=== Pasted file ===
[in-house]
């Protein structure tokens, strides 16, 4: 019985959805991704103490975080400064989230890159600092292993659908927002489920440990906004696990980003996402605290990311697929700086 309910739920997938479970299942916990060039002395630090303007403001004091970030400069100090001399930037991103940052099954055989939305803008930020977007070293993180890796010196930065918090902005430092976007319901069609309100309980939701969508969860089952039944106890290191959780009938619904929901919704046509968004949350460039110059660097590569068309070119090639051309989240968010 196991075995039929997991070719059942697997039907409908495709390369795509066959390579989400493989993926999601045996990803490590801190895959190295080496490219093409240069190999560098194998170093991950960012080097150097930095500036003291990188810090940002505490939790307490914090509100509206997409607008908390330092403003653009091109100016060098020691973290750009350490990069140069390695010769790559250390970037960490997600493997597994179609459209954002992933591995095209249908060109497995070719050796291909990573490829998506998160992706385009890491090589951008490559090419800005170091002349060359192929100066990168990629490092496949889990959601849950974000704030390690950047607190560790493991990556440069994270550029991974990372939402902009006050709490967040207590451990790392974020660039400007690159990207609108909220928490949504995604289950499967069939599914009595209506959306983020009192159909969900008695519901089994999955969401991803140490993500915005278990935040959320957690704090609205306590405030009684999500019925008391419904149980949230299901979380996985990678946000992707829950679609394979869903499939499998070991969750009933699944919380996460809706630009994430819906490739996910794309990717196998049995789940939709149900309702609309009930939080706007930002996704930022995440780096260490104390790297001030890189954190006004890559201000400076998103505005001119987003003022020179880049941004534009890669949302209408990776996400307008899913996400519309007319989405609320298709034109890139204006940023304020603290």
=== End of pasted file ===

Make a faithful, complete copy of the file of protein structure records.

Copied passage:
[in-house]
């Protein structure tokens, strides 16, 4: 019985959805991704103490975080400064989230890159600092292993659908927002489920440990906004696990980003996402605290990311697929700086 309910739920997938479970299942916990060039002395630090303007403001004091970030400069100090001399930037991103940052099954055989939305803008930020977007070293993180890796010196930065918090902005430092976007319901069609309100309980939701969508969860089952039944106890290191959780009938619904929901919704046509968004949350460039110059660097590569068309070119090639051309989240968010 196991075995039929997991070719059942697997039907409908495709390369795509066959390579989400493989993926999601045996990803490590801190895959190295080496490219093409240069190999560098194998170093991950960012080097150097930095500036003291990188810090940002505490939790307490914090509100509206997409607008908390330092403003653009091109100016060098020691973290750009350490990069140069390695010769790559250390970037960490997600493997597994179609459209954002992933591995095209249908060109497995070719050796291909990573490829998506998160992706385009890491090589951008490559090419800005170091002349060359192929100066990168990629490092496949889990959601849950974000704030390690950047607190560790493991990556440069994270550029991974990372939402902009006050709490967040207590451990790392974020660039400007690159990207609108909220928490949504995604289950499967069939599914009595209506959306983020009192159909969900008695519901089994999955969401991803140490993500915005278990935040959320957690704090609205306590405030009684999500019925008391419904149980949230299901979380996985990678946000992707829950679609394979869903499939499998070991969750009933699944919380996460809706630009994430819906490739996910794309990717196998049995789940939709149900309702609309009930939080706007930002996704930022995440780096260490104390790297001030890189954190006004890559201000400076998103505005001119987003003022020179880049941004534009890669949302209408990776996400307008899913996400519309007319989405609320298709034109890139204006940023304020603290």